Kinderpuppy garden

Kyndall attended her very first class last night, the first of the 8-part “kinderpup” session. I came away feeling elated for at least 2 reasons.

1) Unlike a few of her fellow classmates, she didn’t whine or bark or shriek or lunge to play with the other dogs. Mostly, she sat or went into a down-stay and watched attentively.

011315 Class-Kyndall

2) Having been through all the classes (5 times before), we’re aware of how much time we’ll be spending with our classmates over the next 15 months. And this promises to be an excellent group. It included 8 puppies, but one is 5 months old and will probably be moving up to the next older set. Among the remainder, three are first-time puppy raisers.

011315 Class-sisters

Of the veterans, Steve and I are the least experienced. We know all the more senior hands. Candy Carlton’s Hawk is #9 for her.

011315 Class-Hawk
He’s a handsome fellow.

Willie Crawford’s Miso is her 10th.

011315 Class-Miso
Look at those adoring eyes. (In the background is Bob Schneider, one of our friends who are working on a documentary about raising service dogs.)

Rounding out the group are Dan and Janice Flynn who enjoy an almost mythic status. Their current gorgeous baby golden retriever, Meri, is the 20th CCI puppy that they’ve raised; the vast majority of them have graduated.

011315 Class-Meri
She’s not only a blonde bombshell, but she also seemed to know about 10 commands already.

That means we’ll have regular contact with a deep pool of puppy-raising talent. And that’s not to mention Bob Smith, our instructor. Just last night he give Steve and me a couple of useful concrete suggestions, e.g. where to position our hands while cradling Kyndall in order to best control her. It was yet another reminder of how much there is to learn about the complex task of transforming a clueless baby animal into a revered service companion.


8 thoughts on “Kinderpuppy garden

    1. I wonder about that! I’ve been having Kyndall and Tucker practice the Down command together. Of course, Tucker’s only problem with it is that at his age, his joint are getting stiff. But he always goes right down for a treat, and as Kyndall watches him doing that, I can almost see the wheels turning. In puppy class, however, it’s probably more about having the pups get used to the distraction of having potential playmates so close at hand than it is about having them imitate each other.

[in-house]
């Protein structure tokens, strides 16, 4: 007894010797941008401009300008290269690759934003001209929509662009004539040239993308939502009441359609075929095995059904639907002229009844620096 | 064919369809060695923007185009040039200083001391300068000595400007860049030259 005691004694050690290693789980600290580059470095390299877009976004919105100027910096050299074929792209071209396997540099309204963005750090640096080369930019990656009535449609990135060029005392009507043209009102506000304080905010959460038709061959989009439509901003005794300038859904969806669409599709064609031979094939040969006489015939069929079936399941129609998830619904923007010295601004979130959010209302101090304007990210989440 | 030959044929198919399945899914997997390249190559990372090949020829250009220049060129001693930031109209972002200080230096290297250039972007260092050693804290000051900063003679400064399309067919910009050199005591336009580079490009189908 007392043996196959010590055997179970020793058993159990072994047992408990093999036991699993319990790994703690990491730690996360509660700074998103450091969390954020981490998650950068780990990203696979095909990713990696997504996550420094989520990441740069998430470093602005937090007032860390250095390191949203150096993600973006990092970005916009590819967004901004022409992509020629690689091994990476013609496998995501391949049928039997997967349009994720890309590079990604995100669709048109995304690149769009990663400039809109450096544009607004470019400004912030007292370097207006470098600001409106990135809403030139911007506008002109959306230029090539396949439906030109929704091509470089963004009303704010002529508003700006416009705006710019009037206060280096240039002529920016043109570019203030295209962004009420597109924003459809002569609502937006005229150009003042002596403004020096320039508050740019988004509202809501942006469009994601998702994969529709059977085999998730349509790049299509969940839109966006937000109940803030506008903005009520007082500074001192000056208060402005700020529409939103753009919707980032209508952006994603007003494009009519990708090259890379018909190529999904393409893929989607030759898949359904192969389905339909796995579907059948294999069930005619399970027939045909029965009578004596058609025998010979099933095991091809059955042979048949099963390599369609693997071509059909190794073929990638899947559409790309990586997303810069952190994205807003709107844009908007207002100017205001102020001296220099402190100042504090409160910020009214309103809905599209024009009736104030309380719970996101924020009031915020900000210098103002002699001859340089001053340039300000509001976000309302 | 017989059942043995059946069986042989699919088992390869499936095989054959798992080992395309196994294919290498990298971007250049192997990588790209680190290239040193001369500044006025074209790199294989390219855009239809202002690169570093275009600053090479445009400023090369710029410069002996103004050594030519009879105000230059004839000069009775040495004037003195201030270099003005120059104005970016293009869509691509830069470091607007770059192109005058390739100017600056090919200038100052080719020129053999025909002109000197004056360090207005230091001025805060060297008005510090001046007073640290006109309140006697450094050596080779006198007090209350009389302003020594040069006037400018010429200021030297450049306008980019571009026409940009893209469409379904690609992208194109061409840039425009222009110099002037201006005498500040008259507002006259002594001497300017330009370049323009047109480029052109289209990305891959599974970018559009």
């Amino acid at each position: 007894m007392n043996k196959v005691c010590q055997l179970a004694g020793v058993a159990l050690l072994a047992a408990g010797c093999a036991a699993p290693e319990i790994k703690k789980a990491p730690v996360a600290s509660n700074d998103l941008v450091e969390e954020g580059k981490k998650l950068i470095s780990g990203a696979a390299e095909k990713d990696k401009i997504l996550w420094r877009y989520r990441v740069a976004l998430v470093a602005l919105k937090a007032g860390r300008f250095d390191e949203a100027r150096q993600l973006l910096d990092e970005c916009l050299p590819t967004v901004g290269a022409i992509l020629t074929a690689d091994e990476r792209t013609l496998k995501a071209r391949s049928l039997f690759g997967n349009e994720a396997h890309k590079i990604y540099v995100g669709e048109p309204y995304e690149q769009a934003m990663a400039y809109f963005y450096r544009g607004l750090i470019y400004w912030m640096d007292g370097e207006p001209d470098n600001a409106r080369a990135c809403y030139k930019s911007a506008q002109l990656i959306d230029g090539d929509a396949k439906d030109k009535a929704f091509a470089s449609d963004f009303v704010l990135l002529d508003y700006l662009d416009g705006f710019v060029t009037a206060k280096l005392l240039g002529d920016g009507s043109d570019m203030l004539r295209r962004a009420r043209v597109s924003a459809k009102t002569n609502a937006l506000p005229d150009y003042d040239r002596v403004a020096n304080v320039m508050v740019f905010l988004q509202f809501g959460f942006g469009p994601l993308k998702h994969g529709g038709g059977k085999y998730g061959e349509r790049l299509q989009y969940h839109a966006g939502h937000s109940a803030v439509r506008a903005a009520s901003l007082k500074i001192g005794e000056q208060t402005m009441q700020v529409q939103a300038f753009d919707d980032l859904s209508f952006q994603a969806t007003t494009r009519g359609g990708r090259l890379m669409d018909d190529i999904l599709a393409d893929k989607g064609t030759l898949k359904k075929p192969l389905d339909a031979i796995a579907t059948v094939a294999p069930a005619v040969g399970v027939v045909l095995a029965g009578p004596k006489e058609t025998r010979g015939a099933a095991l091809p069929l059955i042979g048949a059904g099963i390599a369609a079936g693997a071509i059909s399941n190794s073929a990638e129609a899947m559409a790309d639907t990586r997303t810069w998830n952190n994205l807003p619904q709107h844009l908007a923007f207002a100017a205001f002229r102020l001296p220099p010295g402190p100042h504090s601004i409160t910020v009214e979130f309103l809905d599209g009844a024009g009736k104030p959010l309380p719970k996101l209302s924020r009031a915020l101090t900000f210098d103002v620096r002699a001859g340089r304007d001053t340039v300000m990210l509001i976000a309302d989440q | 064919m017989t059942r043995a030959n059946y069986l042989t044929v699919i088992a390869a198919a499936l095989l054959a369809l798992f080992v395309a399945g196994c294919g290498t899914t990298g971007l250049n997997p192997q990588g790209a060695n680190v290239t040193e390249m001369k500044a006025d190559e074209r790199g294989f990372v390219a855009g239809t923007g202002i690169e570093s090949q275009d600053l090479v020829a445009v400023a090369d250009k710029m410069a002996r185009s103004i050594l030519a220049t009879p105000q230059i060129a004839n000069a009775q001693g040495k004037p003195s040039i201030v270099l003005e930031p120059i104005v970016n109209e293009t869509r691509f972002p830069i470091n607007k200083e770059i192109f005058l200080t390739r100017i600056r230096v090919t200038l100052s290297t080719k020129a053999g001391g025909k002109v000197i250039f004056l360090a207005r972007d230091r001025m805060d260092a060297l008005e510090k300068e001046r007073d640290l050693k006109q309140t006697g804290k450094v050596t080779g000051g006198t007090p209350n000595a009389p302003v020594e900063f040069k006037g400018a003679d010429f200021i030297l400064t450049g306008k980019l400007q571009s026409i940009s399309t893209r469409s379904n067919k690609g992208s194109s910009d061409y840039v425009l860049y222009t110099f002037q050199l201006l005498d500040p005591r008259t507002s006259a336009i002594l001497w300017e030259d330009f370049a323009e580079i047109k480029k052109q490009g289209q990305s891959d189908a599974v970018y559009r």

1. CCI urges us to use the Haltis right from the beginning, I think primarily because it can take a while for the puppies to get used to them. That really varies from dog to dog. Kyndall has adjusted to hers really well, but one of the other, most experienced PRs in our class told us she’s having more trouble with her current pup than she’s ever had before. The thing is, by the time the dogs are 40 or 50 (or more!) pounds, the halters give you a huge amount more control than you would have with any simply neck collar. But if you wait until they’re big to start using the halter, it may take a really long time to get them accustomed to it.


      1. Thanks for your response. I’m a puppy raiser for PADS in Vancouver and we do things very differently. We start with just a plain buckle collar really focus on instilling loose leash walking, if the dog still pulls then a no-pull harness is used and then the Head Halti as a last resort as many dogs seem to hate it. It is interesting how the different organizations do things and there is no one way 🙂


      2. That’s for sure! Actually, I find it comforting to be reminded how many approaches one can take. One thing that has really worked for us (to accustom the really young puppies to the Halti) is that we feed them with the Halti on — and then immediately remove it when they’ve finished eating.


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